A Combined Approach

Radiologists are working with their colleagues to improve the patient experience through initiatives big and small.

CAHead

When her husband, Nick, was diagnosed with stage 3 rectal cancer in 2004, Jennifer L. Kemp, MD, FACR, diagnostic radiologist and body imaging subspecialist at Diversified Radiology in Denver, thought she knew what to expect. By then Kemp had been a private practice radiologist for seven years, experience she thought would make navigating her husband’s care — including surgery, chemotherapy, radiation, and imaging — seem like second nature.

But Kemp quickly discovered that all of the medical training in the world couldn’t prepare her for the difficulties Nick and patients like him encounter within the health care system.

From institutional bureaucracy to clinical complications, Nick, who was 37 years old at the time, faced many challenges throughout his care. One thing Kemp remembers most is how scared her husband was throughout his treatment, especially when it came to undergoing CT scans. “Nick would get his imaging results just one or two hours after his exams, thanks to my connections, but even that short amount of time was torture for him,” she says. “Then Nick would make himself crazy analyzing the words that the radiologists used in their reports, which often are not super cut-and-dry because we sometimes see things that we’re not sure about. Those things would haunt Nick for months until his next scheduled scan.”

As Nick completed his treatment and was declared cancer-free, Kemp could only imagine how difficult navigating the health care system must be for her own patients, who don’t have the same expertise and connections. To make things a little easier for them, Kemp launched several initiatives to optimize the patient experience at her practice. It’s an approach more radiologists are taking to provide added value, increase patient satisfaction, and improve clinical outcomes, as outlined by the ACR’s new Commission on Patient- and Family-Centered Care. “We want to ensure our patients are treated the same way we would want ourselves or our family members to be treated when it comes to their care,” says Garry Choy, MD, MBA, staff radiologist in the division of thoracic and cardiovascular imaging at Boston-based Massachusetts General Hospital (MGH).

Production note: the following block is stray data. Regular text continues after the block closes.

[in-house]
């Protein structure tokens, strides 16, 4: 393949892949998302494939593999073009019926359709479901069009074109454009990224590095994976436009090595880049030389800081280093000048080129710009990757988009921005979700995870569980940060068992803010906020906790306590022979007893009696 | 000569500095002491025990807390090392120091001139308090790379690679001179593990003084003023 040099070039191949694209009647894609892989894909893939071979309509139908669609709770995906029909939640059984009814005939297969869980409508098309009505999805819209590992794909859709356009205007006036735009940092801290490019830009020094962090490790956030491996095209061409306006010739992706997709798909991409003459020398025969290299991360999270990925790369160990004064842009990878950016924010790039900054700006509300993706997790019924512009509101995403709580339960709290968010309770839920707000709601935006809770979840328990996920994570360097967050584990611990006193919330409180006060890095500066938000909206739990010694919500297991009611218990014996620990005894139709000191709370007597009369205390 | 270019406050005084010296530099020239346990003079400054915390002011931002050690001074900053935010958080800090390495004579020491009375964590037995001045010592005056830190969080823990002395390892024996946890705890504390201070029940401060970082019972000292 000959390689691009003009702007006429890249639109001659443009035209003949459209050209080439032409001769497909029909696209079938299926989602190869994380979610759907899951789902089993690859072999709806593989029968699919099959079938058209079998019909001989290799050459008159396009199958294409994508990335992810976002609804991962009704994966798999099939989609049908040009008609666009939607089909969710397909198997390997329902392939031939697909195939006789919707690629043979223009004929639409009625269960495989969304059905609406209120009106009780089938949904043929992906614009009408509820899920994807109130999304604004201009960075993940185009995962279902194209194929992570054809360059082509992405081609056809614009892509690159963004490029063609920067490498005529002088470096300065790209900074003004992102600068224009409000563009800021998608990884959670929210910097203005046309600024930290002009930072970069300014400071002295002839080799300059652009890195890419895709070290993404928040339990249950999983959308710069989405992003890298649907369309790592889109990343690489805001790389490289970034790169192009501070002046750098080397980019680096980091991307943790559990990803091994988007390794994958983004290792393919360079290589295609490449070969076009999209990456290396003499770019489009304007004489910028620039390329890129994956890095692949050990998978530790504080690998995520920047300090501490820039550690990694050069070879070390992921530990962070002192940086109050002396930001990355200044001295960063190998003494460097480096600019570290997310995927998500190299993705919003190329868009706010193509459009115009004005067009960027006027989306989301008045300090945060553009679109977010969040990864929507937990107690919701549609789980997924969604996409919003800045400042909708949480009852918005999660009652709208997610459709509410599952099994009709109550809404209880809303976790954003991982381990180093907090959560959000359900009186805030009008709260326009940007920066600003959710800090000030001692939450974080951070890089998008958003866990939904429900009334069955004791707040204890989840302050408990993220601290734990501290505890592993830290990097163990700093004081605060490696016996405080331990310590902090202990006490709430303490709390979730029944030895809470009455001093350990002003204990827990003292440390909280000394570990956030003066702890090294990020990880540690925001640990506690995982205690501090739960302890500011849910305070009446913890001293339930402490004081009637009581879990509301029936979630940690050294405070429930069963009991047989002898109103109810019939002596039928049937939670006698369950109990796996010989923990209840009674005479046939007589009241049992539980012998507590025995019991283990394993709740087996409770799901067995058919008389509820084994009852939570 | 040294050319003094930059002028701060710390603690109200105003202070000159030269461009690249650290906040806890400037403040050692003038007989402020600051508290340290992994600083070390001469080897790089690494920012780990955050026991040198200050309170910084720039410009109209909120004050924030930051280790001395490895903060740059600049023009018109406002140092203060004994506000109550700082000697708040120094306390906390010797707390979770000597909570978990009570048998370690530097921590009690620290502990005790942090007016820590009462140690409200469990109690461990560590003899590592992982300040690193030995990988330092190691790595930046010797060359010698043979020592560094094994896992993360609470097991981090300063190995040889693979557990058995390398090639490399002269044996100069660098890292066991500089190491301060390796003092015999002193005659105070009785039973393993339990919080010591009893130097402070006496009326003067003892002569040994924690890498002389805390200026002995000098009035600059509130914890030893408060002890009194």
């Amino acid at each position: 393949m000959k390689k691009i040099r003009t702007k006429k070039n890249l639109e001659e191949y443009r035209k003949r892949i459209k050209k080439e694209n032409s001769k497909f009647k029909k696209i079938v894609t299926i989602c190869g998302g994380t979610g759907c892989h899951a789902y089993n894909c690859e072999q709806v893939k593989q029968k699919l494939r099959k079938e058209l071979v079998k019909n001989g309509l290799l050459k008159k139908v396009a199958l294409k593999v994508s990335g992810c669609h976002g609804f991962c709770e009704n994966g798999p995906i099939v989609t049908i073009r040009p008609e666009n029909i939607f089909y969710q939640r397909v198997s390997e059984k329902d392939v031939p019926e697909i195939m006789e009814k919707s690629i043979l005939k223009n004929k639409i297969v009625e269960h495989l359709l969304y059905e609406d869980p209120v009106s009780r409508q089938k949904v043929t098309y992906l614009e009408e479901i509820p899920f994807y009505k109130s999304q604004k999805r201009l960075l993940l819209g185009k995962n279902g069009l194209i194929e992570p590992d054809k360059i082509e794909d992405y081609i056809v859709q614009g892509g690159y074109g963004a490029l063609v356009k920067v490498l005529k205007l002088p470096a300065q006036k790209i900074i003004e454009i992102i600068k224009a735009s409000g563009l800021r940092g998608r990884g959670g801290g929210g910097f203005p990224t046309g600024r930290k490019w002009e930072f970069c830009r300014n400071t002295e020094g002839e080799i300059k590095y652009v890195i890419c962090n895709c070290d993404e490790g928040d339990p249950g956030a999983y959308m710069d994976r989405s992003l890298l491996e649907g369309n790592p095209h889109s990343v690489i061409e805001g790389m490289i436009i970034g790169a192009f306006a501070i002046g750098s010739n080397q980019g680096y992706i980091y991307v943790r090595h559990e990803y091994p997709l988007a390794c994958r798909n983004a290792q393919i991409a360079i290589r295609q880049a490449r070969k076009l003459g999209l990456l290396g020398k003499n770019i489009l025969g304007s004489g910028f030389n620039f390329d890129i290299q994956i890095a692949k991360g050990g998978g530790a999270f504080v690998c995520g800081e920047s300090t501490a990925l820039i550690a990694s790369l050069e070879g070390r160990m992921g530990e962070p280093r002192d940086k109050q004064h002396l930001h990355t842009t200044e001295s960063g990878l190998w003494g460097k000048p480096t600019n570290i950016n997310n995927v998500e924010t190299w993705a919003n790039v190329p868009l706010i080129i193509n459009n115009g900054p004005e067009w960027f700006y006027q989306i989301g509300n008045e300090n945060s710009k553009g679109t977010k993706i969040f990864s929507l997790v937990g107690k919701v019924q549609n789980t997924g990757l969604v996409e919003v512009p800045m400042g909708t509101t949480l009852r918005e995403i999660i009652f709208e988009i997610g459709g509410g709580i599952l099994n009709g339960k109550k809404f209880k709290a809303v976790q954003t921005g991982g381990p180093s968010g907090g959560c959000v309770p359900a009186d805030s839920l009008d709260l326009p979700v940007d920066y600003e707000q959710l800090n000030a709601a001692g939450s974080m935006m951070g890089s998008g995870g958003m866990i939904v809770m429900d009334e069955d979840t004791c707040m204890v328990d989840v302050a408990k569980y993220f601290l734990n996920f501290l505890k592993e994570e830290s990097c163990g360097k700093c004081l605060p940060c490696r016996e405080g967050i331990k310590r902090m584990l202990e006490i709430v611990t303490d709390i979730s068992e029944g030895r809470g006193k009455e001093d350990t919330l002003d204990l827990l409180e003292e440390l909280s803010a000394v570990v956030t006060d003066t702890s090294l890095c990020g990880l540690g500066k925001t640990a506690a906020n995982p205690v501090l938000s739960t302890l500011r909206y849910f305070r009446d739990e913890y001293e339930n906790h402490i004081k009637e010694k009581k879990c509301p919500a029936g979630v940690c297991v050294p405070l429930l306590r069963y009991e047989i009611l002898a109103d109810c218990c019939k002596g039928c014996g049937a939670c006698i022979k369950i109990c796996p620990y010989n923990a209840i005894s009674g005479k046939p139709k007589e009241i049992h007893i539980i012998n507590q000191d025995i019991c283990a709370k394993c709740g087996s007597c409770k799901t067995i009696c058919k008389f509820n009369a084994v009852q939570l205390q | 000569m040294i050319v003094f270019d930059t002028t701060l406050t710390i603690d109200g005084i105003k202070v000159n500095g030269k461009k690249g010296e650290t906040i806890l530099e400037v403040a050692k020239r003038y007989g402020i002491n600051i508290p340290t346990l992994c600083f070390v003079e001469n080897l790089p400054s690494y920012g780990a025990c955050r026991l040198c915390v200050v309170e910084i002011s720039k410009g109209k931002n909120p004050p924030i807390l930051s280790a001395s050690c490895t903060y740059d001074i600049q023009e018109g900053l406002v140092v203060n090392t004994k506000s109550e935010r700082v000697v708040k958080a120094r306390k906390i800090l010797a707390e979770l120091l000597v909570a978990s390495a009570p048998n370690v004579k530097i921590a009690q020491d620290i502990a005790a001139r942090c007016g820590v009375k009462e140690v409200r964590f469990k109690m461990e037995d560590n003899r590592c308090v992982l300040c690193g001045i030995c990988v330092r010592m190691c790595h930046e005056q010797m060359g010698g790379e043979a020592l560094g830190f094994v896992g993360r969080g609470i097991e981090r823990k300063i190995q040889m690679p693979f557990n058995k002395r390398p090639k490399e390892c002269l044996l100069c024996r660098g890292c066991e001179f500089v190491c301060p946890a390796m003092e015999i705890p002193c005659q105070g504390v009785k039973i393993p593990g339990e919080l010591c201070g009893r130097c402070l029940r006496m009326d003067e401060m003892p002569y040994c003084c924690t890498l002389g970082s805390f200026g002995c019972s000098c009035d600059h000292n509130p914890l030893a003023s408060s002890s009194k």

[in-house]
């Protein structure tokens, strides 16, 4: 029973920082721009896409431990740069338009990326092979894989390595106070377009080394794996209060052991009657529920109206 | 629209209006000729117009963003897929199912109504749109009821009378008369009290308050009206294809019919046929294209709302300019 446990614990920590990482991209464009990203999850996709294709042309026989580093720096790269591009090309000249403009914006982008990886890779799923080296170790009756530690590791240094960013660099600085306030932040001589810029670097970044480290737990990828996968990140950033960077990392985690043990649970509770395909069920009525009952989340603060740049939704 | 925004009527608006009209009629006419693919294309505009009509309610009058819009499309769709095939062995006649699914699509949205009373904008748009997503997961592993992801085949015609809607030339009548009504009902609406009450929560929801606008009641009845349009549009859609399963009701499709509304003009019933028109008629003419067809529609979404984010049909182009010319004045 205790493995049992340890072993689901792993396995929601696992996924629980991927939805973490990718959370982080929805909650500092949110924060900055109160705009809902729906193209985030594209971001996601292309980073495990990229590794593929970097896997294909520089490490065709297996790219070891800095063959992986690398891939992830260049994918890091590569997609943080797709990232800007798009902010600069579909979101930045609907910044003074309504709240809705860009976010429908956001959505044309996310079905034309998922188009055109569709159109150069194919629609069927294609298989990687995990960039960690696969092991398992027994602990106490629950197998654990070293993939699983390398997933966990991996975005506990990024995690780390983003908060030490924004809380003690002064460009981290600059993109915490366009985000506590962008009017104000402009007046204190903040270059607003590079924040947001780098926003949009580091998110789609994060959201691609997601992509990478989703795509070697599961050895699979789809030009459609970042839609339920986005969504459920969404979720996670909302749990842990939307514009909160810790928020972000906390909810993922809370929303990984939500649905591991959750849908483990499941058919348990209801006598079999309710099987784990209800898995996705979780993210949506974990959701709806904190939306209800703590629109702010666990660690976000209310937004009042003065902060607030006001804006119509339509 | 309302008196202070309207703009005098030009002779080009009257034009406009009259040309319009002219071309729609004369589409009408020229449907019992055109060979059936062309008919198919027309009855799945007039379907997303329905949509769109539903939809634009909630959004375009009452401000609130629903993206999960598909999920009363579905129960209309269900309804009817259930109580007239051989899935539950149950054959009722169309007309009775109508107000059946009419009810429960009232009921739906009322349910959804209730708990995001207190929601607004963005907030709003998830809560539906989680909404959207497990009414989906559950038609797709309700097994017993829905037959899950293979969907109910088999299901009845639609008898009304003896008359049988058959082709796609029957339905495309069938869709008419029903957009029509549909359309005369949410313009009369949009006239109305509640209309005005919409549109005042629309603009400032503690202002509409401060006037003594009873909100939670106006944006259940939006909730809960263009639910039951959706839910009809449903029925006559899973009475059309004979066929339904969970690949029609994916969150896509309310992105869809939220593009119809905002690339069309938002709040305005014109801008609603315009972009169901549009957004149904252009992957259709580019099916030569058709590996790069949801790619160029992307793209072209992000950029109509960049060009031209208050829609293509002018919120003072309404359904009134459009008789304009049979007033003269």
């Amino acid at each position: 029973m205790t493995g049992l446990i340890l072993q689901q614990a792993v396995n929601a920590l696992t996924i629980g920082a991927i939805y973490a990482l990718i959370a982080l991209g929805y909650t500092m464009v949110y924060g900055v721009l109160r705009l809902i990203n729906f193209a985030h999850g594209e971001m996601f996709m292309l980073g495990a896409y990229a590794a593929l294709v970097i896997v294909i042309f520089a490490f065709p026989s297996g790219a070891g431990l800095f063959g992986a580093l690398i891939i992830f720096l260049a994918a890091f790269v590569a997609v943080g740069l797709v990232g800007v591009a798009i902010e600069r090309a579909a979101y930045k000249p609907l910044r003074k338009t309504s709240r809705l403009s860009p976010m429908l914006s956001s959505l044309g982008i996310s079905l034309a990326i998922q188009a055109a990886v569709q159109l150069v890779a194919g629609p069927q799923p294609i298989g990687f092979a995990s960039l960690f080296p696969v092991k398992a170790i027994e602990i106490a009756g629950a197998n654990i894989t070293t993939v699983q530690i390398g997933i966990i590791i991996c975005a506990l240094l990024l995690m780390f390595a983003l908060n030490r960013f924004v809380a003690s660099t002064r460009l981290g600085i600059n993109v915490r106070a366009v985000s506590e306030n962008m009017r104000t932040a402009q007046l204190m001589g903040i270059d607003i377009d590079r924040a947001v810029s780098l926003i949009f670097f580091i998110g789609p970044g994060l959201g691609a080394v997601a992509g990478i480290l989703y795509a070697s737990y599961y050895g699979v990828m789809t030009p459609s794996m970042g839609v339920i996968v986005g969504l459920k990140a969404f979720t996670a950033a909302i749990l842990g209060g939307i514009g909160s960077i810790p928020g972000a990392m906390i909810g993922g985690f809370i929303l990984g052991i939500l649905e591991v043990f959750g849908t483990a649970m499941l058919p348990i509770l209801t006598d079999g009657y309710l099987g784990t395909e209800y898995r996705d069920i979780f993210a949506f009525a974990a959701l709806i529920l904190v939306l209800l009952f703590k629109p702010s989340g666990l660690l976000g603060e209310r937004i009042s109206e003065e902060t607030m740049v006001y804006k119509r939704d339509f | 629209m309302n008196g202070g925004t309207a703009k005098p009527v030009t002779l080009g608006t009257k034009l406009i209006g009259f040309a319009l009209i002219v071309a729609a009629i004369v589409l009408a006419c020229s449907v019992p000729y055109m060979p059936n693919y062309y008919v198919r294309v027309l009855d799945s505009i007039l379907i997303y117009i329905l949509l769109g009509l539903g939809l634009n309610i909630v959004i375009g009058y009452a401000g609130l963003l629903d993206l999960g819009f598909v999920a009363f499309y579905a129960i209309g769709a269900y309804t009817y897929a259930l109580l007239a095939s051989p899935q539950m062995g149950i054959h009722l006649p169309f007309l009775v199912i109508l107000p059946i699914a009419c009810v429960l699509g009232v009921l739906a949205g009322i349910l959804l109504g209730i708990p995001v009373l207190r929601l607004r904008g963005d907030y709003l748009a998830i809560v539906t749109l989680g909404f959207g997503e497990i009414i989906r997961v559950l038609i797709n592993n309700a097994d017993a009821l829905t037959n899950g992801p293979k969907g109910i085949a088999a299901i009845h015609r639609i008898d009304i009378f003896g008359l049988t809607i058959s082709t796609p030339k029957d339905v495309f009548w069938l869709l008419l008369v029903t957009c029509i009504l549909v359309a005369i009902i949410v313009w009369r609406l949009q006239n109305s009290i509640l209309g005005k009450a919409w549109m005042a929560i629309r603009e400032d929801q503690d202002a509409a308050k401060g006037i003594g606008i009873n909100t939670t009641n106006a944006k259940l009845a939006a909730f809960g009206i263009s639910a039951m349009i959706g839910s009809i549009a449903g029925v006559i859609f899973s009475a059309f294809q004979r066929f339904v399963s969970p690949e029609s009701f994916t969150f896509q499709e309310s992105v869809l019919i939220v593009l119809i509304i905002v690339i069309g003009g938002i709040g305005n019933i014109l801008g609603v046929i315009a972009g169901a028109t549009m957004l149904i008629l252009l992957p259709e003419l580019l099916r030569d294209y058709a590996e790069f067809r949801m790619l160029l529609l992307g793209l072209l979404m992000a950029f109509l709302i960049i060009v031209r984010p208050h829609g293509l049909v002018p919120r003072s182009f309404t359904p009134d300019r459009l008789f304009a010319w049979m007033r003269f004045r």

Expert Advice

To enhance the patient experience at their practices, radiologists must first know what their patients want. Radiologists can gather this information through written or electronic surveys or patient advisory panels, both of which can reveal improvement opportunities that radiologists wouldn’t otherwise consider. For instance, Andrew J. Gunn, MD, assistant professor of radiology and surgery at Barnes-Jewish Hospital in St. Louis, remembers when he was a resident at MGH, and a survey revealed that MRI patients most wanted warm blankets during their exams. “I never would have thought warm blankets would be the most important thing to patients,” Gunn admits. “It just goes to show that we don’t know what patients want unless we ask them.”

Once radiologists understand what their patients want, they should meet with their team members, including nurses, technologists, office managers, and perhaps even their referring physicians, to develop a plan for meeting those expectations, Gunn says. This is also a good time for radiologists to remind their teams about the importance of delivering exceptional customer service throughout each episode of care. “From the time a patient hits the department to the time they leave the department, we need to make them feel comfortable,” says Sabiha Raoof, MD, chair of the radiology departments at Jamaica Hospital Medical Center and Flushing Hospital Medical Center in Queens, N.Y. “Our focus has to be on the patient every step of the way; it cannot be about what is convenient for us.”

Patient Interactions

When radiologists hear “optimizing the patient experience,” they often think about delivering findings to or meeting with patients directly. Choy and Raoof have both made patient encounters part of their optimization strategies. In 2012, Choy and his team developed the Radiology Consultation Clinic at MGH, where radiologists, at the request of referring physicians, meet with patients who have had imaging that demonstrated findings of emphysema, vascular and coronary atherosclerosis, and hepatic steatosis to show them their images and explain how their conditions have changed over time. The idea is that the more patients understand their conditions, the more likely they’ll be to make healthy lifestyle changes, such as quitting smoking. “It’s a novel way radiologists can practice that has a direct impact on the patient experience,” Choy says. 

CAPQ